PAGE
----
Queen Elizabeth I…2

very regal...

Here she is again… a bit different this time. I’d like to think she’s showing another side of her personality. Let me know if you have a preference! Which version do you like better… or are they just different?

UPDATE: A new poem in from Tom in the comments!  He saw this portrait as showing the moment of being told of Robert Dudley’s death.

“My Queen, the Master of the Horse has fallen,
riding to the baths
in Derbyshire, he’s stumbled, fallen,
gone to God at last.

I bring his breath, his final words
for Royal ears alone:
his thoughts of you, love’s lonely words,
no sins to be atoned.

He said he loved you, always, ever,
yet knew you would not bend:
your Throne is all you need forever,
while his days quickly end.

Yet he asked to be remembered
in your Royal heart
for so long as you’re remembered
though he now must part.

What’s that, my Queen? Yes I will leave
and close the door behind,
and leave you here to softly grieve
your lover warm and kind.”

image (cc) 2011 Hilary Farmer

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4 Responses to “Queen Elizabeth I…2”

  1. This one seems a bit older than the previous one. The younger one seemed colder-hearted. Maybe she just grew bored with being in power for so long? Defeating the Spanish Armada must have been a high that was difficult to top, emotionally speaking.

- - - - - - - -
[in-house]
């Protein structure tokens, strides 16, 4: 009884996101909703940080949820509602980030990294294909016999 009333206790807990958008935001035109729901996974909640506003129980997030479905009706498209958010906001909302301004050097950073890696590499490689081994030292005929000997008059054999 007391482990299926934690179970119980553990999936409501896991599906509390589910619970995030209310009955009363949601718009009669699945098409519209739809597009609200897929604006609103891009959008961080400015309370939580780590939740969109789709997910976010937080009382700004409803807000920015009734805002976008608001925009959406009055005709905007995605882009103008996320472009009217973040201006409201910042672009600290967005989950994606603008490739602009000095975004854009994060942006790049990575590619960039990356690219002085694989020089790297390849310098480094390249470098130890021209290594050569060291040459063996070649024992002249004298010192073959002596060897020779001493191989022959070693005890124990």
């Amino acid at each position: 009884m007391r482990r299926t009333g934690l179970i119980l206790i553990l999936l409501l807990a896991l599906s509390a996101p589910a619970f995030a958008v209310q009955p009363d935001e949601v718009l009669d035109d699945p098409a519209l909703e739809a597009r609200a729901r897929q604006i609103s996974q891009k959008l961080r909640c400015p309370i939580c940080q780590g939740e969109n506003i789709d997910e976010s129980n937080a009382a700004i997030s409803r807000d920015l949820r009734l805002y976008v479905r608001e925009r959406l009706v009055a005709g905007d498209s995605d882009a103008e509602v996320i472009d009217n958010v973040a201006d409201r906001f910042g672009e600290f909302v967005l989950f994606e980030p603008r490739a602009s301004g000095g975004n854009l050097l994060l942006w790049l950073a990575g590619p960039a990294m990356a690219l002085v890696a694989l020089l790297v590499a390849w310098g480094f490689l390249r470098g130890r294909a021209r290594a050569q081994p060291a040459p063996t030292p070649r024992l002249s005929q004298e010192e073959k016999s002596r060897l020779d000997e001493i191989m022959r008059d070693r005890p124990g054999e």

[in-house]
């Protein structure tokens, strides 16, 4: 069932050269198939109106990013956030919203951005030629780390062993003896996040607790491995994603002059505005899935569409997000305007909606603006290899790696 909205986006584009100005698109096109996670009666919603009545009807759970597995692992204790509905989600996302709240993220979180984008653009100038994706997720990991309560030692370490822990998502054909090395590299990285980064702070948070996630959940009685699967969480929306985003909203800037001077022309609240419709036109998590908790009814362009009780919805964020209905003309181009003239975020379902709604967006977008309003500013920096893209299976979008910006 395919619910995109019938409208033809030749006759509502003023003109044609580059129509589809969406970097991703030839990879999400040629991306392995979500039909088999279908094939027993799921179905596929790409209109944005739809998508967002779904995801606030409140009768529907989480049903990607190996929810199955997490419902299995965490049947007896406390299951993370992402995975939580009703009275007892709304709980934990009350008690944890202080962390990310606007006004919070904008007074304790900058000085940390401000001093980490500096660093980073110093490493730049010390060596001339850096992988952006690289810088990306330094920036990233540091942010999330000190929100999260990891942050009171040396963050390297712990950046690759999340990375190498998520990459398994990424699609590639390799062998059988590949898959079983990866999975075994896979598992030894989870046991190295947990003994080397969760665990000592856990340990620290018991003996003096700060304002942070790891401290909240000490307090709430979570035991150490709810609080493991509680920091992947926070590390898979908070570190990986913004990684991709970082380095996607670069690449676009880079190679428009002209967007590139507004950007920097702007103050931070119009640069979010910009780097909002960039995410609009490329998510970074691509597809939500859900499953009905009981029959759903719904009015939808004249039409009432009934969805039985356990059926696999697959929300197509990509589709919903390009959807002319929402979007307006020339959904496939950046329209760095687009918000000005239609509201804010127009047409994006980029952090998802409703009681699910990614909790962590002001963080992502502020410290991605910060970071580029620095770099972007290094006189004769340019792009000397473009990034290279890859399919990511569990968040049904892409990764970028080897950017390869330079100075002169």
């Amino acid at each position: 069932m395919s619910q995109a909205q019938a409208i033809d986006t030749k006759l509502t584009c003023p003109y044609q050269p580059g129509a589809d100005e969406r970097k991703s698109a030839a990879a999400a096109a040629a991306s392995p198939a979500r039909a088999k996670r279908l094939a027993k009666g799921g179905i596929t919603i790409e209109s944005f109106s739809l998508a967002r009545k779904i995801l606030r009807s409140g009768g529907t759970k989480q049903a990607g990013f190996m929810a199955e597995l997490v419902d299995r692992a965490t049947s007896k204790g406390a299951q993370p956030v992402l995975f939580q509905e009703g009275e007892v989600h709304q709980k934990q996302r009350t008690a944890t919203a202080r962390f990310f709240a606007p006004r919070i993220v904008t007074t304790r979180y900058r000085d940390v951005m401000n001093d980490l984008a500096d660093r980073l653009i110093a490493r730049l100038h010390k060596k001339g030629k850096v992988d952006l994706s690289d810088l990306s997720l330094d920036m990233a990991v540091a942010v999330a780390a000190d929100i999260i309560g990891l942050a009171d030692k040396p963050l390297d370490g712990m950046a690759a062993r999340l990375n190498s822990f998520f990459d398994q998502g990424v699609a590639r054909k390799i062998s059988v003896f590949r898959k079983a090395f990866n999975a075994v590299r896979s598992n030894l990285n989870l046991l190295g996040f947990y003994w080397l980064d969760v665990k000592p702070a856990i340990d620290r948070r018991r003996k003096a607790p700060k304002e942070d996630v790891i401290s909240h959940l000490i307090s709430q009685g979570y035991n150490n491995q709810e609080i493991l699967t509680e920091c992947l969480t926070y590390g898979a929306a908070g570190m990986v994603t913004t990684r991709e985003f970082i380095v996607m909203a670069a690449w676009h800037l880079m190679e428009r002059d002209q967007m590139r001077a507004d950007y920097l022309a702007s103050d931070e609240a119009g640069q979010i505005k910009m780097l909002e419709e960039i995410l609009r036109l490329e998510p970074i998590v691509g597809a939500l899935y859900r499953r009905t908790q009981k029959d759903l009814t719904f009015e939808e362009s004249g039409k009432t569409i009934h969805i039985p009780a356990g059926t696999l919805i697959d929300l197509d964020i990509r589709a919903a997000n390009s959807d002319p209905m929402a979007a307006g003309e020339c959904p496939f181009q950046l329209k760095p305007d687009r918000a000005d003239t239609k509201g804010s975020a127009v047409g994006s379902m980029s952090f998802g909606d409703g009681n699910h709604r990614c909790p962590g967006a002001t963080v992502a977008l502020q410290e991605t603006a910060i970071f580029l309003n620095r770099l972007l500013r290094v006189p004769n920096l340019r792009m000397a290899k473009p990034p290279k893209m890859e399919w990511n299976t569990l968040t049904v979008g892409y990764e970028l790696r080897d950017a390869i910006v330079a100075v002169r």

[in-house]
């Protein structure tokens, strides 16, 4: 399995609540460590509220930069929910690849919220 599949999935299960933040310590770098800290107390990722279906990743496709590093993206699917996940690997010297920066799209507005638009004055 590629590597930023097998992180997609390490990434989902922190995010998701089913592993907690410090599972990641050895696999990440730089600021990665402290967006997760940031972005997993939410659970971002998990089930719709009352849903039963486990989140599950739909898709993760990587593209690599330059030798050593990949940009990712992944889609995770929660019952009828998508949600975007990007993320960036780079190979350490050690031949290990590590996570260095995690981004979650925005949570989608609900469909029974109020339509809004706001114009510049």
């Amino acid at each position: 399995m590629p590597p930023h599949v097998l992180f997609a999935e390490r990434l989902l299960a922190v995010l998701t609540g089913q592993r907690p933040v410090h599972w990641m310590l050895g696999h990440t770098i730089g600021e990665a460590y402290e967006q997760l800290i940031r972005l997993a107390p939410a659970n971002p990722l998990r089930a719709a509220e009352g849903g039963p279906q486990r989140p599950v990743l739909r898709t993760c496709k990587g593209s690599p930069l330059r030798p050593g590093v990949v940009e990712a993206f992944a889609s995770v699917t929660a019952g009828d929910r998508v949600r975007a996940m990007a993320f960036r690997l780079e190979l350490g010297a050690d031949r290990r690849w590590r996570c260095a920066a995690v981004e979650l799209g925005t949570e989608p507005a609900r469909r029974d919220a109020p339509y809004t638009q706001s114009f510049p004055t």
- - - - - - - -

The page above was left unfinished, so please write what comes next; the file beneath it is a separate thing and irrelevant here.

2. “My Queen, the Master of the Horse has fallen,
    riding to the baths
    in Derbyshire, he’s stumbled, fallen,
    gone to God at last.

    I bring his breath, his final words
    for Royal ears alone:
    his thoughts of you, love’s lonely words,
    no sins to be atoned.

    He said he loved you, always, ever,
    yet knew you would not bend:
    your Throne is all you need forever,
    while his days quickly end.

    Yet he asked to be remembered
    in your Royal heart
    for so long as you’re remembered
    though he now must part.

    What’s that, my Queen? Yes I will leave
    and close the door behind,
    and leave you here to softly grieve
    your lover warm and kind.”

    I see you as having caught her in the moment of being told of Robert Dudley’s death, stung by sudden sadness and perhaps even a little disoriented. The first picture is lovely, expressing her strength and resolve. This shows more of the cost. Quite beautiful.

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